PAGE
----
OK, this is a longer one, performing a couple of functions; first up, reading the switch matrix. Incidentally, the lines I've left uncommented are setup values for the PIA's.... and the reason I've left them uncommented is that I don't understand what it's doing 100%! It's one of those things that sometimes it's been explained (in various vintage and contemporary texts) and I'm sure I understand it, but I don't really. Since I don't ever need to change it, I'm ok with not knowing, but if someone wants a stab at it, have at it!
The first section reads the switch matrix by strobing a line, waiting/doing some housekeeping, and then reading the results from the PIA. There is something called propagation delay in interface chips, and the code is written to be long enough to allow this to happen so there are valid results waiting in the PIA register. There's references to $39, offset +5, and offset +$A. Since we know there are 5 physical switch columns in the machine according to the schematics, (labeled ST0-A, ST1-B, ST2-C,ST3-D,ST4-E) there's the offset 5, and the further offset $A (10, 2*5). The switches are pulsed in reverse strobe order, so the first pulse goes to ST4, and its ultimate destination will be $38, $3D, and if valid switch detected, $42. I call these columns history, initial, and action registers. Most of the time I swap the history and initial registers' monikers by mistake and I did so above (I think)..... the important register to me in software modding is the "action" register - this is the register that the foreground program reacts to. (The switch test uses one of the other registers, which is a way it can be fooled, as does the "fast react" solenoids, which will be covered in tomorrow's zero cross update).
If anyone is interested in exactly how the switch registers work I will make a separate message detailing that, where I'll trace a set of bytes through the entire routine. So far into the Galaxy code we've done a lot of back end stuff that frankly, you probably won't ever touch when modifying gameplay code.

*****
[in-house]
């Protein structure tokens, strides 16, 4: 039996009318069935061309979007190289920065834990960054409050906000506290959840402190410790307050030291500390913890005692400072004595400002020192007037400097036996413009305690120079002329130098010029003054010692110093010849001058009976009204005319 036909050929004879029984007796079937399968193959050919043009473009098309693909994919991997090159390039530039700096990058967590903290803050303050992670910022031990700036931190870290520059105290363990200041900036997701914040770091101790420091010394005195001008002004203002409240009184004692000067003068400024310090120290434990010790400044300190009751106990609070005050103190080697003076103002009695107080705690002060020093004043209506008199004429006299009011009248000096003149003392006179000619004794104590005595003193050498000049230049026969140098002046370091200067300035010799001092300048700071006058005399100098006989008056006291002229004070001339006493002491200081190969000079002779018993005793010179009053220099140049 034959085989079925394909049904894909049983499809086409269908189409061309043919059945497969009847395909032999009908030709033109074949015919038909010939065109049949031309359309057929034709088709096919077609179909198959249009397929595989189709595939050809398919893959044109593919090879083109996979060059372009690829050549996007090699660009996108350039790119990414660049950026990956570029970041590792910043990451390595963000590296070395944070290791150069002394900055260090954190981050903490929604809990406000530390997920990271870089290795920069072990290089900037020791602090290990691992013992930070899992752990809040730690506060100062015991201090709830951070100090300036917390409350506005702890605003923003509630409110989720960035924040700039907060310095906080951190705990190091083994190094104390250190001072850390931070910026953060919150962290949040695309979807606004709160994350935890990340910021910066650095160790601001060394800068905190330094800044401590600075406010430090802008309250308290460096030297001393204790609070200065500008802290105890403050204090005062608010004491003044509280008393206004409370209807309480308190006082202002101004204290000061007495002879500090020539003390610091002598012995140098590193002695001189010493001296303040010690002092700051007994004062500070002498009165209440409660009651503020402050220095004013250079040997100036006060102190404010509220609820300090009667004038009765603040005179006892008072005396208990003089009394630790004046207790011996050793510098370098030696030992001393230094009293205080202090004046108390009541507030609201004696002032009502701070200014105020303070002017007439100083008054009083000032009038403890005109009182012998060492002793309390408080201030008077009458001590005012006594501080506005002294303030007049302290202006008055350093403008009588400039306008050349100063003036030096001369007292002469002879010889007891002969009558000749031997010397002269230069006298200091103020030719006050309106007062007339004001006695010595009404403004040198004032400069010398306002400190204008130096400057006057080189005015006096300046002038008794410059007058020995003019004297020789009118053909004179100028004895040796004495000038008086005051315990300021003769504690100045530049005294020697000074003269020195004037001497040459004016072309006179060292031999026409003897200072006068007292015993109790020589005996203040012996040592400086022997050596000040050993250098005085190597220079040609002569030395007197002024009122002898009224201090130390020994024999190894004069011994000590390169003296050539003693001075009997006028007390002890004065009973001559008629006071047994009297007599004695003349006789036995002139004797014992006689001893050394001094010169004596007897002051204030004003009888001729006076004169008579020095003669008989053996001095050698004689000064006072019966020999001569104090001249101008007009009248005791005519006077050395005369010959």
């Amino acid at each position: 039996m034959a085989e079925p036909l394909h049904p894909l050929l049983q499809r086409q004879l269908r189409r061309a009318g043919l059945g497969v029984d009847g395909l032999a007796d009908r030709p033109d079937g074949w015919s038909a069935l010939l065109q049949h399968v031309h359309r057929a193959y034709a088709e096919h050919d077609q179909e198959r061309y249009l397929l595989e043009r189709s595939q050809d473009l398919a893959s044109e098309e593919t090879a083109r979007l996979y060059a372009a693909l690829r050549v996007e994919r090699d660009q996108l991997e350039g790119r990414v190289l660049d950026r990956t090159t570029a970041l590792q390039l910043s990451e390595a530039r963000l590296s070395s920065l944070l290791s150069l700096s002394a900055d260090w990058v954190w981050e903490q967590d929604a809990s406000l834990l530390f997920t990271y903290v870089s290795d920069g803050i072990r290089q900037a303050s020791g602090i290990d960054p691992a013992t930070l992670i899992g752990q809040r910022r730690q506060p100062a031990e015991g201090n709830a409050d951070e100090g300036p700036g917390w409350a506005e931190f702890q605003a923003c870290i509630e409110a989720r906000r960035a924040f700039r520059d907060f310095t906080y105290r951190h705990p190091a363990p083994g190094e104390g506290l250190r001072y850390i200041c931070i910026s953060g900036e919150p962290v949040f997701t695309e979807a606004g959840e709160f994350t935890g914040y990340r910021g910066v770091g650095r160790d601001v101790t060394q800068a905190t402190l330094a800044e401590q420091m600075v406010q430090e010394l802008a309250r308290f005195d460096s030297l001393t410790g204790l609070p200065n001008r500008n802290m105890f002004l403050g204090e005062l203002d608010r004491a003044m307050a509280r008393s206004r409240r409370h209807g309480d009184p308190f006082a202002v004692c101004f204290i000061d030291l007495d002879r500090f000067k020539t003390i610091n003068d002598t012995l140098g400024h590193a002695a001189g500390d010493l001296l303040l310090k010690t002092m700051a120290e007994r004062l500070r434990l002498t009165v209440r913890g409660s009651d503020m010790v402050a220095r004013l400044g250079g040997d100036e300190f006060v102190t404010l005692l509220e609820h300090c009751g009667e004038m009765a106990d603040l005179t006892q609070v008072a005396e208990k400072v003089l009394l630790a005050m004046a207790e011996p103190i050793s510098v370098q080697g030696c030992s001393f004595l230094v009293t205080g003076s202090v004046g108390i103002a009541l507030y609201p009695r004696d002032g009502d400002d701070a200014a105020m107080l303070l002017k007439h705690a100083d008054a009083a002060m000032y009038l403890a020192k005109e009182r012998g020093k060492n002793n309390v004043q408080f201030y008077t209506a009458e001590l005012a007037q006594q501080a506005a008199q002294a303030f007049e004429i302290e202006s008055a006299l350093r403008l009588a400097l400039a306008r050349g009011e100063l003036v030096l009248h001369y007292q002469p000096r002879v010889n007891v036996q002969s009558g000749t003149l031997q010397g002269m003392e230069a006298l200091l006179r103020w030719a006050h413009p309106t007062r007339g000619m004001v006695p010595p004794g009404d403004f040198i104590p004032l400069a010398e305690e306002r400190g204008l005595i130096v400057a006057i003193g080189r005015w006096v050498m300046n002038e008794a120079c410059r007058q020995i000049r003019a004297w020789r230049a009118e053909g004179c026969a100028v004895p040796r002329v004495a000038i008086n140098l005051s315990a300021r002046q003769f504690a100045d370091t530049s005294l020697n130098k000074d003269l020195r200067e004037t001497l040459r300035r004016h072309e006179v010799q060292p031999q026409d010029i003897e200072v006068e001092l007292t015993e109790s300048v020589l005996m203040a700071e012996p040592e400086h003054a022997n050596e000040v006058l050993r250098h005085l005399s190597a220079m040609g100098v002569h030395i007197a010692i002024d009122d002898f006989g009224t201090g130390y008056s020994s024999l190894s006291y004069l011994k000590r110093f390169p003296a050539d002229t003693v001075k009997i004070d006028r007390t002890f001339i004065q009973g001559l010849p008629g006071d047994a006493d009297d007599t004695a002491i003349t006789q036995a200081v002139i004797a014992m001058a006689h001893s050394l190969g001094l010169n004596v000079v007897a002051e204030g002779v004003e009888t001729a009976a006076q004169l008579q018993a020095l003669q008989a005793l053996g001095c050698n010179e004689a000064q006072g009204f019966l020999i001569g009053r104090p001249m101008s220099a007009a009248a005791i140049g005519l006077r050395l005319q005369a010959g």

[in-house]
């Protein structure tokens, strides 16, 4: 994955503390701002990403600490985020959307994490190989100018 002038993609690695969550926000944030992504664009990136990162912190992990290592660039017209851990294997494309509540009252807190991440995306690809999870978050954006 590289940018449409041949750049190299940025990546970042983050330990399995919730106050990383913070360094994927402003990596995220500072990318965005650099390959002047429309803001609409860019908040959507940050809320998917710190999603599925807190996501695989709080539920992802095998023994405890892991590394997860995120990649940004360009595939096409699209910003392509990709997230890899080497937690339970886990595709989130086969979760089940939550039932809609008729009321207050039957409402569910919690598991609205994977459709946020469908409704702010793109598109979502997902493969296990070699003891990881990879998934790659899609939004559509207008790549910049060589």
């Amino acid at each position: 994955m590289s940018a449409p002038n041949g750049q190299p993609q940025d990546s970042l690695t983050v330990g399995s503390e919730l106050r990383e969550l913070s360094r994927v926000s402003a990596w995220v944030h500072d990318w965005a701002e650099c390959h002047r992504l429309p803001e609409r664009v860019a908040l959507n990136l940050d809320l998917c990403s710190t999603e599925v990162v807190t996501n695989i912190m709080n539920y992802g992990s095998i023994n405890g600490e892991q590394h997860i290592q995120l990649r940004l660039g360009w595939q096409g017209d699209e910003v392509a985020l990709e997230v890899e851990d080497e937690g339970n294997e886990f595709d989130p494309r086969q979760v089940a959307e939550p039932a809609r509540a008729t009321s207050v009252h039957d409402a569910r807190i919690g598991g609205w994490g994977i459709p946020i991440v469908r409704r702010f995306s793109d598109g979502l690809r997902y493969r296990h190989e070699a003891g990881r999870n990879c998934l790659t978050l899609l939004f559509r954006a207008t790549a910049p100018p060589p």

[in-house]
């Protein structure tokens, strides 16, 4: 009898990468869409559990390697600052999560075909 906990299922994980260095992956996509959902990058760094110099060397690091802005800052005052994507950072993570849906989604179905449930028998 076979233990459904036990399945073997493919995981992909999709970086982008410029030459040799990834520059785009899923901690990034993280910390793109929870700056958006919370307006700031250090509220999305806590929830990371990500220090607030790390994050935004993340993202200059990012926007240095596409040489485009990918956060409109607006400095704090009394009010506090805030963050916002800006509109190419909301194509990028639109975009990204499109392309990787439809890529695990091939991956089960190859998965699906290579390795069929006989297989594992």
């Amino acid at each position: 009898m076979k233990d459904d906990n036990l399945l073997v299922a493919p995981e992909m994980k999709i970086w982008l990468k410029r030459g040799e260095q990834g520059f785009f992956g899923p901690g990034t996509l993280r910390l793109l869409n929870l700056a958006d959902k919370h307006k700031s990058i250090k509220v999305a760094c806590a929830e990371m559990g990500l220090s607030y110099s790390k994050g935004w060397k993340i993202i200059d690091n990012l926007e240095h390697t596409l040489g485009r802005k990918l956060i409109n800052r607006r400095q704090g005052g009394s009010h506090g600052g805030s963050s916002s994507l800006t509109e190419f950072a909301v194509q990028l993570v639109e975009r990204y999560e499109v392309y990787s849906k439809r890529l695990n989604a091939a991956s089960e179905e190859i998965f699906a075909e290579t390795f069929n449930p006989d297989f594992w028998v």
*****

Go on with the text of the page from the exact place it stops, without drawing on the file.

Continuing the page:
Add to your memory map, SWITCH HISTORY 0034-0038, SWITCH INITIAL 0039-003D, SWITCH ACTION 003E-0042, and VIRTUAL ACTION 0043-0045. The virtual action switches are the timed switches from earlier in the zero cross; they appear as action columns only because the software activates them, thus why they are "virtual" switches. You WILL make use of these at some point in your mods (for instance, to turn off something that you turned on previously and need to run for a certain amount of time.... yes, you could use delay functions, but it's not as efficient, since the timing is built into the OS, might as well use it.... assuming there's free ones! There is at least one free in galaxy.)
Next up in the interrupt, there's some code that reacts to a blinking mask timeout which will start a player's score blinking after a certain amount of time elapsed without scoring. This is one of the times that something gets set in the foreground (the scoring) that the background (the blink reaction) will react to. Every time score happens, the blink timer is reset. In the background, every time the timer is zero, it flips the current player's blink mask (a flag that tells the game to either show a player's info, or just show blanks). It only does it for valid players in the game. So we've identified more memory locations for the memory map:
0061 VALID PLAYERS (1234 5xxx) - each set bit corresponds to the players 1-5. "Player 5" is the credit/ball in play display, and is only set valid/invalid in the self test and some other modes, never in game mode)
0062 P1 DISPLAY MASK ($FF=BLANK, $00=SHOW)
0063 P2 DISPLAY MASK ($FF=BLANK, $00=SHOW)
0064 P3 DISPLAY MASK ($FF=BLANK, $00=SHOW)
0065 P4 DISPLAY MASK ($FF=BLANK, $00=SHOW)
0066 P5 DISPLAY MASK ($FF=BLANK, $00=SHOW)
The final part of this portion of the zero cross is the section that handles blinking lamps. Update memory map: 0049 ? TIMER to 0049 LAMP BLINK TIMER. If you want faster blinking you can change the blink constant from #$0c to less, or make it slower. Different games use different constants here.
The blink code takes offsets from the lamp table +$11 to get it's info on which lamps to flip. So, the lamp table runs from $13-$1a, so the blink table runs from $24-2b. Add to memory map 0024-002A BLINK LAMP TABLE.
The final lines of code check another timer, which is the sound timer. When it's zero, time to process sounds, and its timer is 004C. Update the memory map from 004C ? TIMER to 004C SOUND TIMER.
Tomorrow, the rest (finally!) of the zero cross interrupt code. I will not be posting the sound code portion of it just yet, though, as it's rather long and convoluted. There's more processing done in the zero cross interrupt across all areas of the game than anywhere else.... it's hard to believe the entire interrupt gets processed 120 times a second. (Or, I guess, 100 times a second in 50 Hz countries).